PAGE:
Many of my colleagues still talk about the patients they treat as the set of conditions they have (e.g. going to see the stroke in bed 12). We instruct and direct patients to do things, rather than working with them as part of a collaborative team. We do the same thing with students. We “educate” our patients by giving them a set of instructions and then call them non-compliant when they don’t do the home exercise programme because they didn’t understand why the exercises are important. But this the same thing we do with students when we similarly label them “non-compliant” because they didn’t study for the test or prepare for class by doing the readings we instructed them to. But, did we explain to them how preparing for class would help them learn? Did we actually structure the lesson so that the benefit of the preparation was explicit?

I think that sometimes as healthcare practitioners we believe that if we give the right instructions and control the right variables we’ll “fix” our patients. Isn’t this the same thing that we do with students – give them them the right instructions and the right content and then they must do their bit in order to be a good physio. With patients we often ignore the influence of factors like motivation, the capacity to endure discomfort, and emotional state on the qualitative outcome. We do the same thing with students, ignoring these factors as if they don’t have anything to do with learning.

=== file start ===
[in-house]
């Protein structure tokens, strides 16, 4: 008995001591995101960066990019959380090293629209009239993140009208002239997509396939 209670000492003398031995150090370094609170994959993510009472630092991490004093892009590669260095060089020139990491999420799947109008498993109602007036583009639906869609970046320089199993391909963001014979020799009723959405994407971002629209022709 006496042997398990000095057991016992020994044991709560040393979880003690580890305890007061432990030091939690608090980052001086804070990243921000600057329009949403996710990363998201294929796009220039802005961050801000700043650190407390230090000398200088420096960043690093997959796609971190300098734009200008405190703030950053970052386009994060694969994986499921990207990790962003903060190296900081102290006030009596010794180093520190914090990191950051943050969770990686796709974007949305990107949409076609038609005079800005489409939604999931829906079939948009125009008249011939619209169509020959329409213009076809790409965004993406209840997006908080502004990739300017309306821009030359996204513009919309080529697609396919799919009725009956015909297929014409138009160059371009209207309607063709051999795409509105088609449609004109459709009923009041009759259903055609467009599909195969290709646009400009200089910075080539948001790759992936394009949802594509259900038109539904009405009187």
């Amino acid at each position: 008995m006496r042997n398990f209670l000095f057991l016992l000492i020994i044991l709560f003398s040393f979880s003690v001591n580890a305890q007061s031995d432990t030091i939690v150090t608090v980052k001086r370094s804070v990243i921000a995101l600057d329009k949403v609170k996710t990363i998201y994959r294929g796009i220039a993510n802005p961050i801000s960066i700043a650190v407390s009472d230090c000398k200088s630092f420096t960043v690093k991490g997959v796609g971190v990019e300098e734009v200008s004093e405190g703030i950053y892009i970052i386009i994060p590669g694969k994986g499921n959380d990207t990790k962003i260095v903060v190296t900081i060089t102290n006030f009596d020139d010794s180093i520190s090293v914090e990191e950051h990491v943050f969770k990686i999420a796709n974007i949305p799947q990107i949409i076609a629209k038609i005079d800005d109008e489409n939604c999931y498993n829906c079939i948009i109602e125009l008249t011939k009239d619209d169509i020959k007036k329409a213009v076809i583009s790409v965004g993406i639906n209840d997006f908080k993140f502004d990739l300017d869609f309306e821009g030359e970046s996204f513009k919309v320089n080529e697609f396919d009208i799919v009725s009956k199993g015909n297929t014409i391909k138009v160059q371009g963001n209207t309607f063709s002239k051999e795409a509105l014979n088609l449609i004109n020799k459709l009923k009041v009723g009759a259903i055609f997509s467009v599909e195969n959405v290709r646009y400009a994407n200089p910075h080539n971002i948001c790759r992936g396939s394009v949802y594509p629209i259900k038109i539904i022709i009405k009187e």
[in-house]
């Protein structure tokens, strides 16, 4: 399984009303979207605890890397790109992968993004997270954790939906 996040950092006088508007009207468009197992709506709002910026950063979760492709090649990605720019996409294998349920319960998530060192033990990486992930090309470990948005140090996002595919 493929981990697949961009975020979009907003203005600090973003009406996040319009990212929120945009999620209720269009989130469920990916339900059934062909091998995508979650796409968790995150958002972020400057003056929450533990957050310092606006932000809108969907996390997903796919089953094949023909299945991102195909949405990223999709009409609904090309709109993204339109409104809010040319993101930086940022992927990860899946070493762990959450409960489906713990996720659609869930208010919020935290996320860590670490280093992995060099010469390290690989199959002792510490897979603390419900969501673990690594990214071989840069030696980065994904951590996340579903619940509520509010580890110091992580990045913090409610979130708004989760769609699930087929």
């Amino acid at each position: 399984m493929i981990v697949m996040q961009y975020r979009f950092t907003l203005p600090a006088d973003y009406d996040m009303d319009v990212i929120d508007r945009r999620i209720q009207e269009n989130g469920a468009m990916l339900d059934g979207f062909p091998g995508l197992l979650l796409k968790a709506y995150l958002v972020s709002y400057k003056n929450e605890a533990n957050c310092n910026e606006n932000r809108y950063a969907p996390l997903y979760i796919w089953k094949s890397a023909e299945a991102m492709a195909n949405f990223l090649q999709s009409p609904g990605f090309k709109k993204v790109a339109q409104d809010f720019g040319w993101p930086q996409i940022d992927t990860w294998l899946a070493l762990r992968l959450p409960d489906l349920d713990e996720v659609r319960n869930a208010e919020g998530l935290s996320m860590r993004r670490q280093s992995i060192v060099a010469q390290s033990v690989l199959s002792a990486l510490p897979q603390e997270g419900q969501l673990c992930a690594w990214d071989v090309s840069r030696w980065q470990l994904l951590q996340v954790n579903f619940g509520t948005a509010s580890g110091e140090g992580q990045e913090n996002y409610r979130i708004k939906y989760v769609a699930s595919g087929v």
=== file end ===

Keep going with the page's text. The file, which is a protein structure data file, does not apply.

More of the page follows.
I think we need to be aware that as clinicians we can sometimes make the mistake of thinking of our patients as the objects of our practice and the things upon which we act. We should be aware that this mindset can have implications for our teaching, especially when we think of students as empty receptacles into which our knowledge can be poured. We must also model for students that caring about someone else’s outcomes has real value in both professional and personal domains. We must work on the re-introduction of emotion into the clinical and educational contexts, and then help students learn how to manage their emotional responses to what can sometimes be deeply disturbing patient encounters.

Note: Of course these are generalisations and many colleagues do not treat patients as objects upon which to practice, just as many clinical educators do not treat students as the passive recipients of knowledge and skills.

Results of my Delphi first round

I’ve recently finished the analysis of the first round of the Delphi study that I’m conducting as part of my PhD. The aim of the study is to determine the personal and professional attributes that determine patient outcomes, as well as the challenges faced in clinical education. These results will serve to inform the development of the next round, in which clinical educators will suggest teaching strategies that could be used to develop these attributes, and overcome the challenges.